Advertiser Disclosure

Diversification for the Disinterested Investor – Let Funds do the Work for You

Jan. 30, 2014
Many or all of the products featured here are from our partners who compensate us. This may influence which products we write about and where and how the product appears on a page. However, this does not influence our evaluations. Our opinions are our own.

By Laura Tanner

Learn more about Laura on NerdWallet’s Ask an Advisor

What if you had to build a portfolio from individual stocks for your 401(k) plan or other investment accounts?  Would you have the time and interest to research the financials and outlook for specific companies?  That’s what investing used to be like before mutual funds came along.  What follows is a primer on the evolving world of mutual funds to help you understand the lingo and make educated choices when it comes to managing your money (or communicating with your investment manager).  A future post will focus on exchange-traded funds and how they compare with mutual funds.

Strategies for Diversification

Typically a portfolio of stocks is diversified across several factors including:

  • Market capitalization (size of company, calculated by multiplying share price by number of outstanding shares)
  • Style (growth vs value)
  • Geographical location (U.S., international developed markets (Europe, etc.), emerging markets)

If you need convincing of the power of diversification, here are a couple of examples:

  1. In 2007, stocks from international developed countries returned 11%, while there was a return of 5.5% on U.S. stocks.
  2. In 2009, there was a 79% return on stocks from emerging market countries, and a 26% return on U.S. stocks.

BTW, you know I am going to say this, but past returns are no indication of future returns, and I am not making any specific recommendations.  The main point here is that if you construct and implement an investment plan which is diversified as described above, you are more likely to achieve your financial goals.  Mutual funds and exchange-traded funds are tools to help you with this process.  There are funds which target specific geographical locations, economic sectors, and market cap, for example.

The Basics of Mutual Funds

Mutual funds are investment vehicles where you pool your money with other investors to buy an agreed-upon basket of stocks and/or bonds, as delineated in the fund prospectus.  Fees associated with mutual funds include commissions or loads and management fees.  Annual expenses vary widely depending on the type of fund, ranging from as low as 0.1% to over 1%.  If you have a fund with a 1% expense ratio, that translates to an annual fee of $10 for every $1000 invested.  This may not sound like much, but investment costs can have a significant impact on your returns over time.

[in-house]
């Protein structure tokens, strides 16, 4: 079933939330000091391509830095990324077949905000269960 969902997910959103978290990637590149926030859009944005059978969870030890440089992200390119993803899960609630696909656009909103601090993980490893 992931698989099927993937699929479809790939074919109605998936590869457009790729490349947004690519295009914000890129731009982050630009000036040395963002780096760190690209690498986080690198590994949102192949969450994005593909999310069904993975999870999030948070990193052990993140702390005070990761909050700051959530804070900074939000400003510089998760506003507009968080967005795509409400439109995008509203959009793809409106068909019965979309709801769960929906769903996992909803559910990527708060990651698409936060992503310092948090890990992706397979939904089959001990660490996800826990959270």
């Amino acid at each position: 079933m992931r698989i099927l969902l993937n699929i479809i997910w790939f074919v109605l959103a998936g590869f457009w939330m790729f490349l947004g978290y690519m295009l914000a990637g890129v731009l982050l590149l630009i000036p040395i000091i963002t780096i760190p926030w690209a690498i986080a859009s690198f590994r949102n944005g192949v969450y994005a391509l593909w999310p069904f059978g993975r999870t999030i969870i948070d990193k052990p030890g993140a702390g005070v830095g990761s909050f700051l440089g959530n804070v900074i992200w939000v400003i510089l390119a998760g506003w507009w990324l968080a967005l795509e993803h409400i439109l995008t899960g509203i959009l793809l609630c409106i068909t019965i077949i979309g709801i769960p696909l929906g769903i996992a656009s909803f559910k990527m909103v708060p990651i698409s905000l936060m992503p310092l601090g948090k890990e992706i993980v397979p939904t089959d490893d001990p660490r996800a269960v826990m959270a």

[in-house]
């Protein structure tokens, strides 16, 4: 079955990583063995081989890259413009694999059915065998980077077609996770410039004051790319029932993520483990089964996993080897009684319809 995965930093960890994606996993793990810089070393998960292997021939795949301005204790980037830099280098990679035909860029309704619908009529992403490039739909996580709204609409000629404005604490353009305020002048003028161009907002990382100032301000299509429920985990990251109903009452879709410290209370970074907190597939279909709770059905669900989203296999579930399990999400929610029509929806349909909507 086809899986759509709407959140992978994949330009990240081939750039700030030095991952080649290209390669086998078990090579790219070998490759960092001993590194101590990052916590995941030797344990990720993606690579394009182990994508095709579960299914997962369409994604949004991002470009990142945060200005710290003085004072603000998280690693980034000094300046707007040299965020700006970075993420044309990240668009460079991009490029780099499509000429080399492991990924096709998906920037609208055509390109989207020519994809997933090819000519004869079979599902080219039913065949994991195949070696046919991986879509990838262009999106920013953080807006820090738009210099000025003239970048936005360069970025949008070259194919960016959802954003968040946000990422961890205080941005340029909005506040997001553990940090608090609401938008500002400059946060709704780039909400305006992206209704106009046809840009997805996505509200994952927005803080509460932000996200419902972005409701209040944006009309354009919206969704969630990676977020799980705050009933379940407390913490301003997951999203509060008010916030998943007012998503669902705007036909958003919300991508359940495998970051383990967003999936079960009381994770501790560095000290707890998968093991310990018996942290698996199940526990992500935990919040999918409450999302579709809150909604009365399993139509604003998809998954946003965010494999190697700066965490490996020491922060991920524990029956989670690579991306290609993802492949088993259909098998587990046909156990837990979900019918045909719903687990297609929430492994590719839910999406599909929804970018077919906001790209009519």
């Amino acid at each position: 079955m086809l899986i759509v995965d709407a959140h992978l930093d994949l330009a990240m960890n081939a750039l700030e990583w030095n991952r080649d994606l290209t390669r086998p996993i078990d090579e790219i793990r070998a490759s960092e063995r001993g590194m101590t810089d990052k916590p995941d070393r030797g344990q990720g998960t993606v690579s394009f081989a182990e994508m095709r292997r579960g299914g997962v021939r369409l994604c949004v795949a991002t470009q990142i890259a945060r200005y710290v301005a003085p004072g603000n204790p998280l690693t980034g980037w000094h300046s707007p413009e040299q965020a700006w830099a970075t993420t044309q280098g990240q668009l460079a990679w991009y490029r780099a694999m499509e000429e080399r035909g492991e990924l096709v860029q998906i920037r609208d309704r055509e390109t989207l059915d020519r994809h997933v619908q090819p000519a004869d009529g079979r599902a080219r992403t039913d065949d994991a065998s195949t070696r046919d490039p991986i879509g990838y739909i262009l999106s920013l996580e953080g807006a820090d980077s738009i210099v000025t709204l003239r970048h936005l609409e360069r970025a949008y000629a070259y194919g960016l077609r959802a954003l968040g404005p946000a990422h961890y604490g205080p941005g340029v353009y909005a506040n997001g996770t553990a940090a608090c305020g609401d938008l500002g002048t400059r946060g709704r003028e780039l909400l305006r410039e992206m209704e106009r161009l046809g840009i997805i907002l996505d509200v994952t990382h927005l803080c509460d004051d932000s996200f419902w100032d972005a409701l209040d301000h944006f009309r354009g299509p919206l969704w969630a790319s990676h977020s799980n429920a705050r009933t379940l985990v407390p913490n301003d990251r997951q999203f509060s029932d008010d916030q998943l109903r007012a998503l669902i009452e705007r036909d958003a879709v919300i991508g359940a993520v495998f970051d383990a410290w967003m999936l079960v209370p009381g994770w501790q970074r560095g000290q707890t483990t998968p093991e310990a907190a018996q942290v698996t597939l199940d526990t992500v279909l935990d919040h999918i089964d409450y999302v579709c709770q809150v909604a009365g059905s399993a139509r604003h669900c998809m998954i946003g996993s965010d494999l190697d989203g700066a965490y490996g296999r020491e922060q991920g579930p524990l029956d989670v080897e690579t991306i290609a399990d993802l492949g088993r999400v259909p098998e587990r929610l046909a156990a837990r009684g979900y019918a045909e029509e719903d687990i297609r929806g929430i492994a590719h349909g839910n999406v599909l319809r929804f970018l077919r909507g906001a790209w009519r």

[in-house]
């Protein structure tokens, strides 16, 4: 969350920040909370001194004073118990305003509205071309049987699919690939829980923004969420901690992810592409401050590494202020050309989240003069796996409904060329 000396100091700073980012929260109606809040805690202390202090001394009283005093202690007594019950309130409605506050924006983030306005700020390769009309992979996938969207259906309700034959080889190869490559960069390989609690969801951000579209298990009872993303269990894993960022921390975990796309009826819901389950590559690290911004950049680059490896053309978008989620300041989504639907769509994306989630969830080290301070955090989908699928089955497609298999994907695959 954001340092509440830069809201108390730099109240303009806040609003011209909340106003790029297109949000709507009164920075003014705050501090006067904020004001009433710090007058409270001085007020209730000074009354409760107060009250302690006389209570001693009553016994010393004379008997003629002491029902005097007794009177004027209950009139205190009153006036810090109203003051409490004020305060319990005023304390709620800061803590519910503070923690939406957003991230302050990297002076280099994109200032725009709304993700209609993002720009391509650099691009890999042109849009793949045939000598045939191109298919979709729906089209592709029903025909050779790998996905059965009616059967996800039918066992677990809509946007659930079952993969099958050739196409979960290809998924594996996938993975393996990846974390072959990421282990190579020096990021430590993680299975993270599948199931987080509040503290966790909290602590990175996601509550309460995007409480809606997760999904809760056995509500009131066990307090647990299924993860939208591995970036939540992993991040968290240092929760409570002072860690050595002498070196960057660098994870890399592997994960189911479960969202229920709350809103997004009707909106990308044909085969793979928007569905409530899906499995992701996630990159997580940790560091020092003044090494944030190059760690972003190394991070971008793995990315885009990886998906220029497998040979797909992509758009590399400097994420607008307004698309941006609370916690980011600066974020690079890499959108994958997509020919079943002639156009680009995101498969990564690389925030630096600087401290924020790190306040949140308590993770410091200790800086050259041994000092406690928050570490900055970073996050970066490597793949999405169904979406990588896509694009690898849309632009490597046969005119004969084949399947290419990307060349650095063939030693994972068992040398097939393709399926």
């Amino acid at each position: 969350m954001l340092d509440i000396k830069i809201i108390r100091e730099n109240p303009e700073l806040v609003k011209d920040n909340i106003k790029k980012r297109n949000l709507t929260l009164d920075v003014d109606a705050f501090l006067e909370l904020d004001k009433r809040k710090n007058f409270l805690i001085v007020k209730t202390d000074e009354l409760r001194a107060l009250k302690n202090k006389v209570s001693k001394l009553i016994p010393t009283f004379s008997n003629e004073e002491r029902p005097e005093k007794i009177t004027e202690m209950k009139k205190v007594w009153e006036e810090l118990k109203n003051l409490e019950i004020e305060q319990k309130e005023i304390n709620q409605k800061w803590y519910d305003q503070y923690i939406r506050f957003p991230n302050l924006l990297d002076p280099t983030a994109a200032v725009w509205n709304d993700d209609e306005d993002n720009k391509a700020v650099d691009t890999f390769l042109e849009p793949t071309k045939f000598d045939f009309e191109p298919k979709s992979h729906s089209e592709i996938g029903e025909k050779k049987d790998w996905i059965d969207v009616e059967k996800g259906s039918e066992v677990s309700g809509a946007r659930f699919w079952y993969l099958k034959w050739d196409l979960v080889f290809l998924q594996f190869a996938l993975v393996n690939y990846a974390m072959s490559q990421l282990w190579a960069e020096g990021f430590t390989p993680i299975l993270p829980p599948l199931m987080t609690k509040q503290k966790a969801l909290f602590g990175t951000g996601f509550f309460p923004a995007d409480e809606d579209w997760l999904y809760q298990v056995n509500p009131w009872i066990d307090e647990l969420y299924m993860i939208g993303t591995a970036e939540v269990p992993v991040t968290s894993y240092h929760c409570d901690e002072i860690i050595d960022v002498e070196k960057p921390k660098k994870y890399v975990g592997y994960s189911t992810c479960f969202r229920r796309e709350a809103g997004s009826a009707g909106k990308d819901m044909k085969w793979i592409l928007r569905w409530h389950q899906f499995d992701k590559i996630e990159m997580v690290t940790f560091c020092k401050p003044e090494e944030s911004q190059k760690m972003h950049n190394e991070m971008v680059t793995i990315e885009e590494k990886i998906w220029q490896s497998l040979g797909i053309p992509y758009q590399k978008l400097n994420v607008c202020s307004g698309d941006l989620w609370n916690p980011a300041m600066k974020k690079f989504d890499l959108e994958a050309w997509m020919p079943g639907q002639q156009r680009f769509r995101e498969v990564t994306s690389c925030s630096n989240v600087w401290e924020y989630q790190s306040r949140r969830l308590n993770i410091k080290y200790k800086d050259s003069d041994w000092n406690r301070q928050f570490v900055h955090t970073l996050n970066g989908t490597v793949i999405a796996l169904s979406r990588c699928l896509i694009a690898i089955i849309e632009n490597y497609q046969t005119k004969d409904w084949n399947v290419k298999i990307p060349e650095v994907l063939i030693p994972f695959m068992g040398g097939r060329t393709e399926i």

Trading: Mutual funds execute trade orders after the daily close of the stock market, when the day’s final price of individual securities is set.  What this means to you is that you cannot time buying or selling of shares of mutual funds during the course of the trading day.

Taxes: When investing in a mutual fund, the managers are selling fund shares to fill orders and to maintain the portfolio within the investment guidelines of the prospectus.  For you as an investor this means that capital gains are incurred (along with tax liability), over which you have no control.

Types of Mutual Funds

Mutual funds originated as portfolios of individual stocks or bonds.  Fund strategies have evolved over time to meet investors’ needs and include:

  • Balanced funds:  A mutual fund holding a set proportion of stocks and bonds.
  • Target date (or lifecycle) funds:  A mutual fund that adjusts the asset allocation over the lifespan of the investor by decreasing the weighting to stocks and increasing weighting to bonds as retirement nears.  So, a target date fund is like a dynamic balanced fund.
  • Index funds:  John Bogle of Vanguard has been one of the leading proponents of index funds, a low-cost alternative to other types of mutual funds.  These funds, which originated in the 1970?s, have holdings that mimic a particular index, like the S&P 500. The argument for index funds is that it is hard for active investors (stock-pickers) to beat the relevant index. Index funds have grown in popularity, both for individual and institutional investors.  They are simple to understand and lower in cost than actively managed funds.

A future post will talk about exchange-traded funds and how they compare with mutual funds.

Resources:  Morningstar (mutual fund analyses), Investopedia (dictionary of financial terms),  and “The Elements of Investing” by Burton Malkiel and Charles Ellis.